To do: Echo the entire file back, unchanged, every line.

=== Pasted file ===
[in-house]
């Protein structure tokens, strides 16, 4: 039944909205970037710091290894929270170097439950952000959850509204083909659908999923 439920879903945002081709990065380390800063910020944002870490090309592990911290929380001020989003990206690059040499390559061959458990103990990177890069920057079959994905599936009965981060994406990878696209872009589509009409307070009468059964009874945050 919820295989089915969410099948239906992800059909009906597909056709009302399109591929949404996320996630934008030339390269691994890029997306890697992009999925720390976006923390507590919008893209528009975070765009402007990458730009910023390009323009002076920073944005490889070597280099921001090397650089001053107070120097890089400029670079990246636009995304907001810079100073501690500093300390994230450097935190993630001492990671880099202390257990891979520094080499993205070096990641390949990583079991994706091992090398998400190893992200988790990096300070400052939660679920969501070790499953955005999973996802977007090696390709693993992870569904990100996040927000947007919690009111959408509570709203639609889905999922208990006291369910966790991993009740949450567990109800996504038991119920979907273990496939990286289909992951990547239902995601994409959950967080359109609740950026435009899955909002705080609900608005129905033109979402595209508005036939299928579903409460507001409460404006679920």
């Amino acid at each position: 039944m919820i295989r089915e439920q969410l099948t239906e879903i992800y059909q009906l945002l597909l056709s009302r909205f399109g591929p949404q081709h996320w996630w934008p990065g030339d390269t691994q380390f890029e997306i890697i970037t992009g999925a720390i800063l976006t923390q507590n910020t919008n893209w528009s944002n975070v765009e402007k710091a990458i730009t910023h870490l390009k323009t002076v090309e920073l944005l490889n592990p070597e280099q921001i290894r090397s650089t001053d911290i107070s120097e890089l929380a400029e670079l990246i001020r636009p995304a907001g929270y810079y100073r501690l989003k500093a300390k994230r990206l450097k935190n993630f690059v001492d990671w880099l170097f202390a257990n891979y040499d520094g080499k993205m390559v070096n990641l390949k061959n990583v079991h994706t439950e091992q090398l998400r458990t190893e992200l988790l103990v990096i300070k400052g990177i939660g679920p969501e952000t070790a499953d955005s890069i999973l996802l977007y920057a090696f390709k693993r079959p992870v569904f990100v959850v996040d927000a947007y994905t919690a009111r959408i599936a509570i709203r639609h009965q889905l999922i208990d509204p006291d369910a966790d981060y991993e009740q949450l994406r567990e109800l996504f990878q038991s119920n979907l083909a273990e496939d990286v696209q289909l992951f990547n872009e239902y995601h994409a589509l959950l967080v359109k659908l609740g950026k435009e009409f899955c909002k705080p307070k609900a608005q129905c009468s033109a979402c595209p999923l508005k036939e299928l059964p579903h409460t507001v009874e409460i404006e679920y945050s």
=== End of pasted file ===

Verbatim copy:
[in-house]
């Protein structure tokens, strides 16, 4: 039944909205970037710091290894929270170097439950952000959850509204083909659908999923 439920879903945002081709990065380390800063910020944002870490090309592990911290929380001020989003990206690059040499390559061959458990103990990177890069920057079959994905599936009965981060994406990878696209872009589509009409307070009468059964009874945050 919820295989089915969410099948239906992800059909009906597909056709009302399109591929949404996320996630934008030339390269691994890029997306890697992009999925720390976006923390507590919008893209528009975070765009402007990458730009910023390009323009002076920073944005490889070597280099921001090397650089001053107070120097890089400029670079990246636009995304907001810079100073501690500093300390994230450097935190993630001492990671880099202390257990891979520094080499993205070096990641390949990583079991994706091992090398998400190893992200988790990096300070400052939660679920969501070790499953955005999973996802977007090696390709693993992870569904990100996040927000947007919690009111959408509570709203639609889905999922208990006291369910966790991993009740949450567990109800996504038991119920979907273990496939990286289909992951990547239902995601994409959950967080359109609740950026435009899955909002705080609900608005129905033109979402595209508005036939299928579903409460507001409460404006679920």
């Amino acid at each position: 039944m919820i295989r089915e439920q969410l099948t239906e879903i992800y059909q009906l945002l597909l056709s009302r909205f399109g591929p949404q081709h996320w996630w934008p990065g030339d390269t691994q380390f890029e997306i890697i970037t992009g999925a720390i800063l976006t923390q507590n910020t919008n893209w528009s944002n975070v765009e402007k710091a990458i730009t910023h870490l390009k323009t002076v090309e920073l944005l490889n592990p070597e280099q921001i290894r090397s650089t001053d911290i107070s120097e890089l929380a400029e670079l990246i001020r636009p995304a907001g929270y810079y100073r501690l989003k500093a300390k994230r990206l450097k935190n993630f690059v001492d990671w880099l170097f202390a257990n891979y040499d520094g080499k993205m390559v070096n990641l390949k061959n990583v079991h994706t439950e091992q090398l998400r458990t190893e992200l988790l103990v990096i300070k400052g990177i939660g679920p969501e952000t070790a499953d955005s890069i999973l996802l977007y920057a090696f390709k693993r079959p992870v569904f990100v959850v996040d927000a947007y994905t919690a009111r959408i599936a509570i709203r639609h009965q889905l999922i208990d509204p006291d369910a966790d981060y991993e009740q949450l994406r567990e109800l996504f990878q038991s119920n979907l083909a273990e496939d990286v696209q289909l992951f990547n872009e239902y995601h994409a589509l959950l967080v359109k659908l609740g950026k435009e009409f899955c909002k705080p307070k609900a608005q129905c009468s033109a979402c595209p999923l508005k036939e299928l059964p579903h409460t507001v009874e409460i404006e679920y945050s």